I’d forgotten silence,

assaulted as I always am by ocean

relentless in its rolling.


I sit here now

Above desert red and olive green.

Quartz glints and sparkles.


Immensity invades my heart


and silence.



I sit in silence writing.


A crow accosts me,

Piercing me with white-rimmed stare,

black feathers ruffled by the intermittent wind.


Perched on sharp rocks

she quarks her crow cry,

lazy, inconsequential.


Glides off above my head

wings panting

pale vee contained by darker gleam.


Rides the sky as eagles do,

her crow-cry mocking now,

deriding all that’s tied to earth.



Humbled by the judgement of the crow

I shrivel.


Until desert colours glow again,

quartz glints


and silence reinflates me.

For six years in the 1990s I lived in Broken Hill, which became my second heart-place. Then I moved to the coast, and it was twelve years before I returned to the centre. This poem was written in the flora and fauna sanctuary about 10km out of town during that return visit. Since I was living in the cottage set aside for visiting writers, I thought I’d better write.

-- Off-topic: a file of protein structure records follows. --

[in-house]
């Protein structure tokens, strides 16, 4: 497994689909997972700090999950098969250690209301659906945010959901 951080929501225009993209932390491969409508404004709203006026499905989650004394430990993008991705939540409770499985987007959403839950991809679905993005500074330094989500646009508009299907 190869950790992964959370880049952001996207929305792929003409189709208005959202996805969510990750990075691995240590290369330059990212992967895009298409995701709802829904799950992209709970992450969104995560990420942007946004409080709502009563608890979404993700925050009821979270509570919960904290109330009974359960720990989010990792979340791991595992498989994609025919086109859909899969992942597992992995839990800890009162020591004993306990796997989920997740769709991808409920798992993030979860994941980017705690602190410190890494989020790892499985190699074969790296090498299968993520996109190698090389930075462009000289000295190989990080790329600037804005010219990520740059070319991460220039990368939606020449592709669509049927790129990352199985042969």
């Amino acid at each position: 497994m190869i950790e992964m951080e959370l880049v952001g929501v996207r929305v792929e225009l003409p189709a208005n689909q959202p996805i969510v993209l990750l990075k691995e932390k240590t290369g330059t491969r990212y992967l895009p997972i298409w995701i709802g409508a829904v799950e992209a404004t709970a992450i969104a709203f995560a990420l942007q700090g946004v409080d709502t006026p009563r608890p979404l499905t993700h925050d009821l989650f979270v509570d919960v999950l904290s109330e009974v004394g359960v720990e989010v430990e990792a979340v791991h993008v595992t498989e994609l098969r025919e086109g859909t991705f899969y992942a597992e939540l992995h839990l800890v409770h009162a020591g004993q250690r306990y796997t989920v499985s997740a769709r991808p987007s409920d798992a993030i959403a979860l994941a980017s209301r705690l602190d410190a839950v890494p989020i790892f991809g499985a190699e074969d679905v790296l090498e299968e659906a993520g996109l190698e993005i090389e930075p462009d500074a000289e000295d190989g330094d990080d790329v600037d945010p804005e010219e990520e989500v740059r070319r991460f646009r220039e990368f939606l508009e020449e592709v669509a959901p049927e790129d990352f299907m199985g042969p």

The poem went through one revision a few years ago, in discussion with a poetry-writing friend. On Tuesday, I submitted it to further scrutiny and revisions at a poetry writing group in Cobargo, where thoughtful suggestions and generous approval encouraged me to post it here.